Motorcycle Forum banner

1 - 20 of 31 Posts

·
Registered
Joined
·
2,458 Posts
Discussion Starter #1
I was looking at some motorcycle camping photos on the net today, and thinking back on some rides/camping trips I've enjoyed. I suppose it was probably a picture I saw that started me a thinking about the weather that's part of every ride.

Years ago I planned a trip to the Grand Canyon. I was hoping the wife could take some vacation time and come with me, and I hoped some guys at work could get off and come too. Seemed like everyone wanted to go, but no one could get off. So I went by myself.
My plan was to get there as fast as I could, then take a different route back home at a slower pace.

I hoped to make it to New Mexico the first day and Arizona on the second day. So that meant I-40 across Oklahoma and Texas then in to New Mexico. Back then, in my younger days, I could see a lot better and riding after dark didn't concern me that much. Well, I stayed at it pretty steady but I did stop when I needed too and probably made a few stops I didn't absolutely need to make.

Anyhow, it was dark as I was crossing the Texas panhandle. Then way off in the distance, and a bit south, I started seeing lightening light up the skies. I bumped my speed up a little and I remember thinking "I hope I can get by that little storm before it reaches the interstate." It didn't seem like 15 minutes and I started seeing lightening on the north side of the interstate. Well I'm gonna get wet.

Just as I got to the Texas/New Mexico border, the rain hit. Turned out to not be much more than a heavy drizzle. I stopped and filled the tank in the first fair size town and 20 maybe 30 minutes later the stars were shining.

Have you ever been able to out run a storm? Or just get out of the way of a storm?
 

·
American Legion Rider
Joined
·
21,101 Posts
Yes I have and sometimes I win and sometimes I lose big time. I've seen a guy hit by lightning so prefer to not ride during that stuff but I have been caught in it anyway trying to out run it or go around a storm. Most of the time it's best not to try. But we do have pop-up showers all the during the summer so depending on how fast they are moving, the race is on. That puts me back to my first statement here.:LOL::ROFLMAO::LOL:
 
  • Like
Reactions: Retired Guy

·
Visionary
Joined
·
3,620 Posts
I've dodged a few but most of the time they get me, I just grin and keep riding. A great example was 3 years ago on Easter Sunday I was riding home from work for Easter dinner, not a cloud in the sky. In the distance it got dark, then really dark, then I rode into a 5 minute deluge, it was like the end of the world, I was riding past all the cars and trucks that pulled over..I choose to keep moving, not stop and be a target. Then out the other side of the storm into bright sunshine.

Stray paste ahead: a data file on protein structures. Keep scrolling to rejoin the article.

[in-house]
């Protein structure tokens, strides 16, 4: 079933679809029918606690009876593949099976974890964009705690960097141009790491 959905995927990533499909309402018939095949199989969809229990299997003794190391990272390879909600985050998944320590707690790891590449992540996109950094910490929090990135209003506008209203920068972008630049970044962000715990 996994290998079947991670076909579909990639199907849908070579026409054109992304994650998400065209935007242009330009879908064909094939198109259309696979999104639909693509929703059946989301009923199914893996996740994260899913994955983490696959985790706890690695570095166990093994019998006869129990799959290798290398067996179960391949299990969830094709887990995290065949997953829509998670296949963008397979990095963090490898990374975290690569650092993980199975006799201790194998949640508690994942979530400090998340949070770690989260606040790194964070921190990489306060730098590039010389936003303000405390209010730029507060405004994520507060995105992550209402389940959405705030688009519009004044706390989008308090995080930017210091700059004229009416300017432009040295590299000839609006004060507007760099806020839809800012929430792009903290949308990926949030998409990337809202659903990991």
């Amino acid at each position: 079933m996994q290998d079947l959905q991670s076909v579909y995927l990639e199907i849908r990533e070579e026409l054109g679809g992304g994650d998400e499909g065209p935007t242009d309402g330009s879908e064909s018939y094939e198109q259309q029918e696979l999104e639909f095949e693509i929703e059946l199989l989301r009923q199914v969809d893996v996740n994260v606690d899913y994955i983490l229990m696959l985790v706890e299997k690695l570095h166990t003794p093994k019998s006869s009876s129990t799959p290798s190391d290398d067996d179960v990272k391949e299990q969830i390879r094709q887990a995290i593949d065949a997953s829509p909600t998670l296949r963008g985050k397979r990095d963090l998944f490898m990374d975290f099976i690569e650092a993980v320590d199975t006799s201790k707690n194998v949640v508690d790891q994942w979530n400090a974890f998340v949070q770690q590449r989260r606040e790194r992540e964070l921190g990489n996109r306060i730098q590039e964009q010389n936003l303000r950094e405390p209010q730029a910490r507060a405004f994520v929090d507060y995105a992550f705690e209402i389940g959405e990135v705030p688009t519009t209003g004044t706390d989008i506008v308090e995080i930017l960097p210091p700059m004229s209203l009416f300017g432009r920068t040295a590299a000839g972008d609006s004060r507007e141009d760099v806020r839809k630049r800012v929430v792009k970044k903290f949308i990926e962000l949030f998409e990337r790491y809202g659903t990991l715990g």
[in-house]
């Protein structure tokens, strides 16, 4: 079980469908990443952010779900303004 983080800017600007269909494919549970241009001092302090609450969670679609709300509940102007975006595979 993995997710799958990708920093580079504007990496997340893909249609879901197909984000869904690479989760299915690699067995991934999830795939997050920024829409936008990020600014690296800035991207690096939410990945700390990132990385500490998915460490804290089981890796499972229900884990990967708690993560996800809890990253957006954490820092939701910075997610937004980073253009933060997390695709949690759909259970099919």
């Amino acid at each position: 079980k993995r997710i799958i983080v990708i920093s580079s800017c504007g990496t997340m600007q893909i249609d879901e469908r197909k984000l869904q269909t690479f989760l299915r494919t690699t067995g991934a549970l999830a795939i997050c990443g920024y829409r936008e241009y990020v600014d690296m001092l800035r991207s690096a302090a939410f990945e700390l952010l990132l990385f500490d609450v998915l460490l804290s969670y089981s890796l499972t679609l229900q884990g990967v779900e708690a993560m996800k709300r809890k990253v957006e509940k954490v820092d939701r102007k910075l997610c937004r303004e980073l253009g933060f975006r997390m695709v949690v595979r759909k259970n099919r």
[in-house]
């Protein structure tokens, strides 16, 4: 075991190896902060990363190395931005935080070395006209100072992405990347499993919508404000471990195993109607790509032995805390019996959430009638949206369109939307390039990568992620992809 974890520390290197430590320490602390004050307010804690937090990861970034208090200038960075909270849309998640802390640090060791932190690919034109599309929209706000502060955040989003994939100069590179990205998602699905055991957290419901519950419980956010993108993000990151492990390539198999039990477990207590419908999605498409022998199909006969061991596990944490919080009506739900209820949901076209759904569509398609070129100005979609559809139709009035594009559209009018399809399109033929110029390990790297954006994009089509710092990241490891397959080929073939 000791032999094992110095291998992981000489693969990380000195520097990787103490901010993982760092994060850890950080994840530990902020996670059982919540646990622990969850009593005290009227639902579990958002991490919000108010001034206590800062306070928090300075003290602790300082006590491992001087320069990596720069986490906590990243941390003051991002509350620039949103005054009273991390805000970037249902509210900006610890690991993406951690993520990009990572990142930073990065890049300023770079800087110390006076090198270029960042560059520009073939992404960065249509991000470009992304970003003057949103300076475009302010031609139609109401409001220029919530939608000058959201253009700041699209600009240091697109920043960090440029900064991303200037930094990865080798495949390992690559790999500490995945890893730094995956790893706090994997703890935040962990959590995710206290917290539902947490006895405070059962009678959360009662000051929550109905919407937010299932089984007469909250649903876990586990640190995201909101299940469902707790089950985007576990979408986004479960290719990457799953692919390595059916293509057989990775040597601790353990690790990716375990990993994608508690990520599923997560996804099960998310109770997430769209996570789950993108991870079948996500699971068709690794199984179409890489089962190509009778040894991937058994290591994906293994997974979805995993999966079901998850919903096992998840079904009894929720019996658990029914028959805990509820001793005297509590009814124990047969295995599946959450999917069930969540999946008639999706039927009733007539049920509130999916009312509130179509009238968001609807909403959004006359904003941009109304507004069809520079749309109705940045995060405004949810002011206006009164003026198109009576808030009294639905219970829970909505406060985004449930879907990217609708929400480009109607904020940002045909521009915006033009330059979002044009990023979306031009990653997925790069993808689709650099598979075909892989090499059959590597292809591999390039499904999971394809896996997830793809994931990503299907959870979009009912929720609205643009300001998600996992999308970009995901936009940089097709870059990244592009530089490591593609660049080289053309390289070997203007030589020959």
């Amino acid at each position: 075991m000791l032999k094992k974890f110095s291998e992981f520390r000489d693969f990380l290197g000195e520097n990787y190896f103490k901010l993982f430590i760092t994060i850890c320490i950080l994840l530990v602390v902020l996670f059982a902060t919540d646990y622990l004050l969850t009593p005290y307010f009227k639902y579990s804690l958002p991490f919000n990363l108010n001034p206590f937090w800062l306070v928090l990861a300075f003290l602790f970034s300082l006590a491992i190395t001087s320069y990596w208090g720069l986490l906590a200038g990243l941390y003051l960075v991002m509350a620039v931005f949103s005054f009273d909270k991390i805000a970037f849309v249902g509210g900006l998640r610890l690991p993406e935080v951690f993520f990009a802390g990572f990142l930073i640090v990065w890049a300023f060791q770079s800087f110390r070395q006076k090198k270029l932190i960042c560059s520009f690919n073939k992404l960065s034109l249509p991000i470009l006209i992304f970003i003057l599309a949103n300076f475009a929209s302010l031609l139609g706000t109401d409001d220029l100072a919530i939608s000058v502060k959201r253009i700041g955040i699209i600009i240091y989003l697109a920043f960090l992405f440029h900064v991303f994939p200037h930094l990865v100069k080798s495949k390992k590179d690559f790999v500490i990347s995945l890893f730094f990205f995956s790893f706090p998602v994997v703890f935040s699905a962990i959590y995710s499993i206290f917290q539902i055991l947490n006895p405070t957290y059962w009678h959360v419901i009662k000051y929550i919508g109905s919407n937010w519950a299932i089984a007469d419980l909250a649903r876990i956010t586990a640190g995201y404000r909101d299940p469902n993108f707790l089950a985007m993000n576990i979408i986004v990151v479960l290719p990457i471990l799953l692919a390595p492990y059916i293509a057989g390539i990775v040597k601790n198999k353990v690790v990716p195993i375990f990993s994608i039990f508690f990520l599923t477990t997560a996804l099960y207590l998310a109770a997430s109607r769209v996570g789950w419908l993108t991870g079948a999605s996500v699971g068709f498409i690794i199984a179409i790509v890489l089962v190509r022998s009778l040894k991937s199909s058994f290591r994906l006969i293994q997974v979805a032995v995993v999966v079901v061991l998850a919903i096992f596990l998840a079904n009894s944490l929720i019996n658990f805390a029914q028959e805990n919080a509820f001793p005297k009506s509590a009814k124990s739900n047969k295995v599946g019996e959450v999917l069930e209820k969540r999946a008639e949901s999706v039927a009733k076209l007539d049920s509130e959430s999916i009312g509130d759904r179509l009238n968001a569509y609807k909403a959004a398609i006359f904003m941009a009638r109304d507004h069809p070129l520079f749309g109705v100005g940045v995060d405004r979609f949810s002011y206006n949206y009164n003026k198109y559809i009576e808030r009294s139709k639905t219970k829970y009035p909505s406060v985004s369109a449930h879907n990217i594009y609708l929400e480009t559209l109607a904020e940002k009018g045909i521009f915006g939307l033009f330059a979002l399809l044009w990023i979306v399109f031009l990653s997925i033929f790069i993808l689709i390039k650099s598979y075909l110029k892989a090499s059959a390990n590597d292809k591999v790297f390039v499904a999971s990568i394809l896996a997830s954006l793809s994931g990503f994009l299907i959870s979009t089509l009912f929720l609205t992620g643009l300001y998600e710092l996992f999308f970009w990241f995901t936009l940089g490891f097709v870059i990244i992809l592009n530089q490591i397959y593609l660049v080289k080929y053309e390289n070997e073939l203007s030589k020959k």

It impressed me enough that I posted about it at the time...
 
  • Like
Reactions: Retired Guy

·
American Legion Rider
Joined
·
21,101 Posts
People will say BS but I have been riding in the rain on my side of the road and drivers on the other side of the divided road was in the clear. Was down around Houston the last time I was in those conditions.
 

·
Registered
Joined
·
2,458 Posts
Discussion Starter #5
I'll not call BS on it, although I haven't seen it. I have seen the line across a road where it was wet on one side, dry on the other because of rain. If the road had been going the other direction, why couldn't one lane be dry and the other wet?
 

·
Registered
Joined
·
2,458 Posts
Discussion Starter #6
Was that guy riding when he got hit by lightening? Makes me want to change my answer on another thread about what I worry about when riding.
 

·
Premium Member
Joined
·
1,626 Posts
People will say BS but I have been riding in the rain on my side of the road and drivers on the other side of the divided road was in the clear. Was down around Houston the last time I was in those conditions.
Flip a U-ee and go the other way. ?
U turn
 

·
Premium Member
Joined
·
7,597 Posts
Our local W Gs are using a WA warning on the local weather reports. A real risk of flooding starting Thursday thru Friday. WG are weather guessers or weather guys. WA is Washington state and it is for the top left, North West of the state, or just down the road from where I am. It was raining heavy earlier but has eased.